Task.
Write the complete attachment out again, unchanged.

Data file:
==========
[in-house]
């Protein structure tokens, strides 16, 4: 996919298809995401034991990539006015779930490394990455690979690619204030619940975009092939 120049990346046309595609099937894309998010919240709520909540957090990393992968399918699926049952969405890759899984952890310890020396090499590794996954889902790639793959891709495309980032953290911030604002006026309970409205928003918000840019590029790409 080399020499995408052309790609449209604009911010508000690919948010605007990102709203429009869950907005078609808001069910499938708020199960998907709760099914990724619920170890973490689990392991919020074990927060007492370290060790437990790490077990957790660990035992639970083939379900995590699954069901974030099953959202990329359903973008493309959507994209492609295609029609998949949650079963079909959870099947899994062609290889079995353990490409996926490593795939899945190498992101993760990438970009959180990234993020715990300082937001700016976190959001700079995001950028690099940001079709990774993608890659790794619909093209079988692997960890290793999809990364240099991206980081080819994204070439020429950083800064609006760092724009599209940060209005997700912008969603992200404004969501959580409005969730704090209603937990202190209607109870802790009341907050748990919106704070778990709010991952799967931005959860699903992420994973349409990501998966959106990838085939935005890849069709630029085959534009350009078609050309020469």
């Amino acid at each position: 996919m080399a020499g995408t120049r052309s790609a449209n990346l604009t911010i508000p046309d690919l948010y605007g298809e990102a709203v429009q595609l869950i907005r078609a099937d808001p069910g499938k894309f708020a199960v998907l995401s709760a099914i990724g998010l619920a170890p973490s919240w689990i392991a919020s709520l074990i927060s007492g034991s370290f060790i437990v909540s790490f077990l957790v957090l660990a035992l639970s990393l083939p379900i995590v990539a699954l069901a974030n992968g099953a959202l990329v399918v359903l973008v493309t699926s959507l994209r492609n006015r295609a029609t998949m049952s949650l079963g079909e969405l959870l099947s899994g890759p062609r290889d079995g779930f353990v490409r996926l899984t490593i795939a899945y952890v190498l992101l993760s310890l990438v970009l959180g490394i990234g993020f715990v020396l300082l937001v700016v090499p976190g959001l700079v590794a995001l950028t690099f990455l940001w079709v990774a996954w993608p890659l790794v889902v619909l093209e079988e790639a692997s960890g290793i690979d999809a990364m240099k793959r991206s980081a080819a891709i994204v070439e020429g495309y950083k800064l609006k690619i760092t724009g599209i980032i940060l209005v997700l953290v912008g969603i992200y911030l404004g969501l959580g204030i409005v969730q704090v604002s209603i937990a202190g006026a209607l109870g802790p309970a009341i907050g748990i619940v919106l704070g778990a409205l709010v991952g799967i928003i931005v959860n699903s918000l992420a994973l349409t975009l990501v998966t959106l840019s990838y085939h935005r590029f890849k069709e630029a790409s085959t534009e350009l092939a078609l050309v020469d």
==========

[in-house]
């Protein structure tokens, strides 16, 4: 996919298809995401034991990539006015779930490394990455690979690619204030619940975009092939 120049990346046309595609099937894309998010919240709520909540957090990393992968399918699926049952969405890759899984952890310890020396090499590794996954889902790639793959891709495309980032953290911030604002006026309970409205928003918000840019590029790409 080399020499995408052309790609449209604009911010508000690919948010605007990102709203429009869950907005078609808001069910499938708020199960998907709760099914990724619920170890973490689990392991919020074990927060007492370290060790437990790490077990957790660990035992639970083939379900995590699954069901974030099953959202990329359903973008493309959507994209492609295609029609998949949650079963079909959870099947899994062609290889079995353990490409996926490593795939899945190498992101993760990438970009959180990234993020715990300082937001700016976190959001700079995001950028690099940001079709990774993608890659790794619909093209079988692997960890290793999809990364240099991206980081080819994204070439020429950083800064609006760092724009599209940060209005997700912008969603992200404004969501959580409005969730704090209603937990202190209607109870802790009341907050748990919106704070778990709010991952799967931005959860699903992420994973349409990501998966959106990838085939935005890849069709630029085959534009350009078609050309020469």
């Amino acid at each position: 996919m080399a020499g995408t120049r052309s790609a449209n990346l604009t911010i508000p046309d690919l948010y605007g298809e990102a709203v429009q595609l869950i907005r078609a099937d808001p069910g499938k894309f708020a199960v998907l995401s709760a099914i990724g998010l619920a170890p973490s919240w689990i392991a919020s709520l074990i927060s007492g034991s370290f060790i437990v909540s790490f077990l957790v957090l660990a035992l639970s990393l083939p379900i995590v990539a699954l069901a974030n992968g099953a959202l990329v399918v359903l973008v493309t699926s959507l994209r492609n006015r295609a029609t998949m049952s949650l079963g079909e969405l959870l099947s899994g890759p062609r290889d079995g779930f353990v490409r996926l899984t490593i795939a899945y952890v190498l992101l993760s310890l990438v970009l959180g490394i990234g993020f715990v020396l300082l937001v700016v090499p976190g959001l700079v590794a995001l950028t690099f990455l940001w079709v990774a996954w993608p890659l790794v889902v619909l093209e079988e790639a692997s960890g290793i690979d999809a990364m240099k793959r991206s980081a080819a891709i994204v070439e020429g495309y950083k800064l609006k690619i760092t724009g599209i980032i940060l209005v997700l953290v912008g969603i992200y911030l404004g969501l959580g204030i409005v969730q704090v604002s209603i937990a202190g006026a209607l109870g802790p309970a009341i907050g748990i619940v919106l704070g778990a409205l709010v991952g799967i928003i931005v959860n699903s918000l992420a994973l349409t975009l990501v998966t959106l840019s990838y085939h935005r590029f890849k069709e630029a790409s085959t534009e350009l092939a078609l050309v020469d």